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Andrew Lockhart-Mirams: More flexibility for consortiums than originally thought

It seems a considerable level of local variation will be allowed

Although the Government's proposals for commissioning are out for consultation it appears that the NHS Commissioning Board is going to allow a wider degree of flexibility amongst consortia than had originally been thought.

Clearly there will be a number of essential elements that will be required and model contract documentation prepared by the Board will certainly include areas such as financial probity and accountability, reporting and audit.

It is probable that the financial probity and accountability requirements will be very similar to those presently imposed on PCTs. Reporting will require a commissioning plan and a report on expenditure.

What the audit requirement will be, has not been stated but it is probable that audit arrangements will be carried out by the District Auditor, although there may be scope for accountancy firms to do some of this work.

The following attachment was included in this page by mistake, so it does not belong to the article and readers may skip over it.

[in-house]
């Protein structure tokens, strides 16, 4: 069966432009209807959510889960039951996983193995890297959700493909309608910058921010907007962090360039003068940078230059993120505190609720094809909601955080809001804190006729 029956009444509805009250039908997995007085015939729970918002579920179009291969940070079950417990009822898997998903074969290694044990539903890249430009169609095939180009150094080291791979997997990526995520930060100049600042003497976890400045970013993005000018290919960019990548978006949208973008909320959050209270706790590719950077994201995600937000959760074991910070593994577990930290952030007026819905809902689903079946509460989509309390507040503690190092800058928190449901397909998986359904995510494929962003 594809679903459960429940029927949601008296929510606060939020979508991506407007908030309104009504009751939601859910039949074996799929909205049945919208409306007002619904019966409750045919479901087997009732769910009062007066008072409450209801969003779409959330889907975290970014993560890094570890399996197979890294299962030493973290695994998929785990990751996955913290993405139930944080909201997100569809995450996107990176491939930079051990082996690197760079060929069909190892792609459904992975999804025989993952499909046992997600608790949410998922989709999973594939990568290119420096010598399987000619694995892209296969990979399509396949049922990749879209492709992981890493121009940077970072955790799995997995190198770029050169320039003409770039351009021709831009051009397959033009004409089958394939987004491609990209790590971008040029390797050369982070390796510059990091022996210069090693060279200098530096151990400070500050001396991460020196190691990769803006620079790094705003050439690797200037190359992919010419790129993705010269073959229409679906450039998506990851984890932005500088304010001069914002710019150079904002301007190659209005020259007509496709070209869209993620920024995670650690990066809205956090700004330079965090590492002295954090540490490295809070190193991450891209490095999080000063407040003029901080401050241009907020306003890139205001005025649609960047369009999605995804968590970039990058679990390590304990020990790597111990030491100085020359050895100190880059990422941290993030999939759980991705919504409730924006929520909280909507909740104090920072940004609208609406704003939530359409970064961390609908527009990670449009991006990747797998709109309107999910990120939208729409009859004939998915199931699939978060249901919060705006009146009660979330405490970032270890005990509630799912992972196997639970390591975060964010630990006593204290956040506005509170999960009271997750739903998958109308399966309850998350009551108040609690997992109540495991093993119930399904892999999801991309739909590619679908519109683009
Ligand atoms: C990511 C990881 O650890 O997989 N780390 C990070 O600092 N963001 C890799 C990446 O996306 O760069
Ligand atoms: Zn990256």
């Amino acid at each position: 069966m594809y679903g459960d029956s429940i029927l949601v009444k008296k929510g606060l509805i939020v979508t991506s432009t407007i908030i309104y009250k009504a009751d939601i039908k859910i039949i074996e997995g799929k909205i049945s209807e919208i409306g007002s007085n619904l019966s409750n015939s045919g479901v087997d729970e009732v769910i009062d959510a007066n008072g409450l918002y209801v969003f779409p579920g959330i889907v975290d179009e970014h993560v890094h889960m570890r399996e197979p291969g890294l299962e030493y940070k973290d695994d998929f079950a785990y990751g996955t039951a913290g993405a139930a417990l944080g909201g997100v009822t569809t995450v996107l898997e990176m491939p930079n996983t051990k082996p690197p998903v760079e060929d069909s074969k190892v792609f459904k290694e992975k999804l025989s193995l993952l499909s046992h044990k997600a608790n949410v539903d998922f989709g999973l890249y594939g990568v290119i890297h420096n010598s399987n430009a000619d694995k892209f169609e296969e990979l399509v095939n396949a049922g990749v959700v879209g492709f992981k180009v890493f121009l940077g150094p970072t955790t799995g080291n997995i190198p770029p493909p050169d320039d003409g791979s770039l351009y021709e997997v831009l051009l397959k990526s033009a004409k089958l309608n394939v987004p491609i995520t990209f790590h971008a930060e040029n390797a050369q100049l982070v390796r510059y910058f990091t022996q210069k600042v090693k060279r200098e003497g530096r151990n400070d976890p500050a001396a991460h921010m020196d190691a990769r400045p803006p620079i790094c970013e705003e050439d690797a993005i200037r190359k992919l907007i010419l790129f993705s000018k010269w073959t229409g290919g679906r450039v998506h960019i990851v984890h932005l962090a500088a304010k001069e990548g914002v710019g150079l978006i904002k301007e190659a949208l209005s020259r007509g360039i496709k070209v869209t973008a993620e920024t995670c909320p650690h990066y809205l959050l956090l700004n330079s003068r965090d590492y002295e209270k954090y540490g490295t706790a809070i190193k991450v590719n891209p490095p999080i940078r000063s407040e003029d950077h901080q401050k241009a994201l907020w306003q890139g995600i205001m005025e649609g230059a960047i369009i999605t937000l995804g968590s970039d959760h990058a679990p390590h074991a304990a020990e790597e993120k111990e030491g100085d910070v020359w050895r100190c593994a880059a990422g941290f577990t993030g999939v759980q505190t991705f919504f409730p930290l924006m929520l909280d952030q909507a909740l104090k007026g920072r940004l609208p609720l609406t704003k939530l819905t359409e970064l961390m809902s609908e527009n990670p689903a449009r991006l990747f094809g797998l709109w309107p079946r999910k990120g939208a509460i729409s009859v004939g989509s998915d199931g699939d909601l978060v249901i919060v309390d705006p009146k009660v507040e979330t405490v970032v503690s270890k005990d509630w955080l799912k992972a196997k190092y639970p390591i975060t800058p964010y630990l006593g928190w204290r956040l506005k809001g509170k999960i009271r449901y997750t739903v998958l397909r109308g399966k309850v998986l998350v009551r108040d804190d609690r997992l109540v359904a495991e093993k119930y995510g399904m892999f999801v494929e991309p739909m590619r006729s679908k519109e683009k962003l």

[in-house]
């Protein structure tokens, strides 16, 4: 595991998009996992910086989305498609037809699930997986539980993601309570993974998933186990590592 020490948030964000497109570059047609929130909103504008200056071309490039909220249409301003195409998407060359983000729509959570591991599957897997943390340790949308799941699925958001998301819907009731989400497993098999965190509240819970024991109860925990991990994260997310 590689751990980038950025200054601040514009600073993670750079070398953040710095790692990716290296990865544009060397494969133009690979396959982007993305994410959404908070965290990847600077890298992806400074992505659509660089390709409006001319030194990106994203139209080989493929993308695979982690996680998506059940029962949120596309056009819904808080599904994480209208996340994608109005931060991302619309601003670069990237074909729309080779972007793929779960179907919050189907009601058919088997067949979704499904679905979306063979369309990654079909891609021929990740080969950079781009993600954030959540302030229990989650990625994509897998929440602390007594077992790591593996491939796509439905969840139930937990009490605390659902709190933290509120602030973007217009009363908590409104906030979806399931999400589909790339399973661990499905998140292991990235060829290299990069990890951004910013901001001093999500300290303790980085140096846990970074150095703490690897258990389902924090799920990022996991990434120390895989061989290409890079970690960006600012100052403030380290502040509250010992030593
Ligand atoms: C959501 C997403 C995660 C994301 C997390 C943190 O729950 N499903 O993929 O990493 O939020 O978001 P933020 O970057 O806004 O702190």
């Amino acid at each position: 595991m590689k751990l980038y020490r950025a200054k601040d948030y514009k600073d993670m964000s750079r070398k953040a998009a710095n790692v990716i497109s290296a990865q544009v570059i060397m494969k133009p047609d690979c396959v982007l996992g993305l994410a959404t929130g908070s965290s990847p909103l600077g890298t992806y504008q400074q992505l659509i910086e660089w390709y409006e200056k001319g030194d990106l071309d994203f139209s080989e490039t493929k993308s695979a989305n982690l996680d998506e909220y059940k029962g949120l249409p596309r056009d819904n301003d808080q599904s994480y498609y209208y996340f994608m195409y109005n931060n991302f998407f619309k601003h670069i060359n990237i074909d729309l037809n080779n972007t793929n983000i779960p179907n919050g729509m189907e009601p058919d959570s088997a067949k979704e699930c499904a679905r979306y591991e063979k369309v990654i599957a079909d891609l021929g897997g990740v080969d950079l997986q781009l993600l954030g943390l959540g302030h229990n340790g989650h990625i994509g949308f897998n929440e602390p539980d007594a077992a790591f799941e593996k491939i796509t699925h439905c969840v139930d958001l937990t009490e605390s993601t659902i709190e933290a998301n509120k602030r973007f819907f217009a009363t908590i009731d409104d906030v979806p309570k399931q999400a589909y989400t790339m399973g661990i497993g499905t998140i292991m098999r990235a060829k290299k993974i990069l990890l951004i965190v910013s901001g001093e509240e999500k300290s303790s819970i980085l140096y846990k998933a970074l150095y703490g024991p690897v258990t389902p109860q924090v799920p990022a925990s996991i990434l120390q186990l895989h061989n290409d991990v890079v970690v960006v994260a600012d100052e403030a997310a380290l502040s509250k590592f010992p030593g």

Outside these basic requirements it appears that considerable level of local variation will be allowed and model contracts can be adapted to allow commissioners to include quality marks, allowing them to judge what will produce the best outcomes for patients.

Whilst consortia will not be able to provide services in their own right, it is clear that individual practices or groups of practices are to have the opportunity to provide new services (in addition to the primary care services they will be required to provide under their main contract) where this will provide best value in terms of quality and cost. Model contracts will, however, need to contain appropriate provisions to guard against real or perceived contracts of interest between members of the consortia and individual practices or groups.

Undoubtedly, there will be a wide range of practices within each consortium and the consultation paper notes that if an individual practice is causing ineffective or wasteful use of NHS resources the consortium would be expected to work with that practice to address the relevant issues. If this did not succeed at the end of the day the NHS Commissioning Board would need to be involved.

Andrew Lockhart-Mirams is a specialist contract lawyer

Andrew Lockhart-Mirams